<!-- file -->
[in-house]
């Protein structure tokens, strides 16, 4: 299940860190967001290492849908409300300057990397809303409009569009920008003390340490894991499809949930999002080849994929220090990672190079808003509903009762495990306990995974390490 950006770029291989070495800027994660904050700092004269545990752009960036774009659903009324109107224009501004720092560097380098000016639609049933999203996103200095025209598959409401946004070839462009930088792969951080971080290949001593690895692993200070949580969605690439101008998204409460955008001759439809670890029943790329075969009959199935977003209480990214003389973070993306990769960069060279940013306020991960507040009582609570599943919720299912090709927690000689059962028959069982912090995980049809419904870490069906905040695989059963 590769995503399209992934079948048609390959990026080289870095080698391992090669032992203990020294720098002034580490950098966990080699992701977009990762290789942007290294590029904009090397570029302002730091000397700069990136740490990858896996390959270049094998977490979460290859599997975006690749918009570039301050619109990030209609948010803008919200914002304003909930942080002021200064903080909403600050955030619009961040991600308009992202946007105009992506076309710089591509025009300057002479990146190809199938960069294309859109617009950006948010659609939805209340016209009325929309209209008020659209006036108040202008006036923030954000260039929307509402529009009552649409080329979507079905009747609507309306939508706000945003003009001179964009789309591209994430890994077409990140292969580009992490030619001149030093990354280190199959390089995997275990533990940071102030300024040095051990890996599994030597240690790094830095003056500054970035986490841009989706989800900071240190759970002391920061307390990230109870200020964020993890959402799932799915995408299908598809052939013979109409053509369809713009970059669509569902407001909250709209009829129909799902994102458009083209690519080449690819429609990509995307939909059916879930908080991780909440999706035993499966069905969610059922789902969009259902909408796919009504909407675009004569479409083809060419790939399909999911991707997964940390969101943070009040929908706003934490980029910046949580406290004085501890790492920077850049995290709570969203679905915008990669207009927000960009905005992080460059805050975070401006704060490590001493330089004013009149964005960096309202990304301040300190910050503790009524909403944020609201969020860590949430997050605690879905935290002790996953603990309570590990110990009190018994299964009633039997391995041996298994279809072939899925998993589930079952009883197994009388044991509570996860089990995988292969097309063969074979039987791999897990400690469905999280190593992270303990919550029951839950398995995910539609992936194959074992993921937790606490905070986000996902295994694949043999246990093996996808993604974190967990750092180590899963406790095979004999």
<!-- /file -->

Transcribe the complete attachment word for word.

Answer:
[in-house]
């Protein structure tokens, strides 16, 4: 299940860190967001290492849908409300300057990397809303409009569009920008003390340490894991499809949930999002080849994929220090990672190079808003509903009762495990306990995974390490 950006770029291989070495800027994660904050700092004269545990752009960036774009659903009324109107224009501004720092560097380098000016639609049933999203996103200095025209598959409401946004070839462009930088792969951080971080290949001593690895692993200070949580969605690439101008998204409460955008001759439809670890029943790329075969009959199935977003209480990214003389973070993306990769960069060279940013306020991960507040009582609570599943919720299912090709927690000689059962028959069982912090995980049809419904870490069906905040695989059963 590769995503399209992934079948048609390959990026080289870095080698391992090669032992203990020294720098002034580490950098966990080699992701977009990762290789942007290294590029904009090397570029302002730091000397700069990136740490990858896996390959270049094998977490979460290859599997975006690749918009570039301050619109990030209609948010803008919200914002304003909930942080002021200064903080909403600050955030619009961040991600308009992202946007105009992506076309710089591509025009300057002479990146190809199938960069294309859109617009950006948010659609939805209340016209009325929309209209008020659209006036108040202008006036923030954000260039929307509402529009009552649409080329979507079905009747609507309306939508706000945003003009001179964009789309591209994430890994077409990140292969580009992490030619001149030093990354280190199959390089995997275990533990940071102030300024040095051990890996599994030597240690790094830095003056500054970035986490841009989706989800900071240190759970002391920061307390990230109870200020964020993890959402799932799915995408299908598809052939013979109409053509369809713009970059669509569902407001909250709209009829129909799902994102458009083209690519080449690819429609990509995307939909059916879930908080991780909440999706035993499966069905969610059922789902969009259902909408796919009504909407675009004569479409083809060419790939399909999911991707997964940390969101943070009040929908706003934490980029910046949580406290004085501890790492920077850049995290709570969203679905915008990669207009927000960009905005992080460059805050975070401006704060490590001493330089004013009149964005960096309202990304301040300190910050503790009524909403944020609201969020860590949430997050605690879905935290002790996953603990309570590990110990009190018994299964009633039997391995041996298994279809072939899925998993589930079952009883197994009388044991509570996860089990995988292969097309063969074979039987791999897990400690469905999280190593992270303990919550029951839950398995995910539609992936194959074992993921937790606490905070986000996902295994694949043999246990093996996808993604974190967990750092180590899963406790095979004999």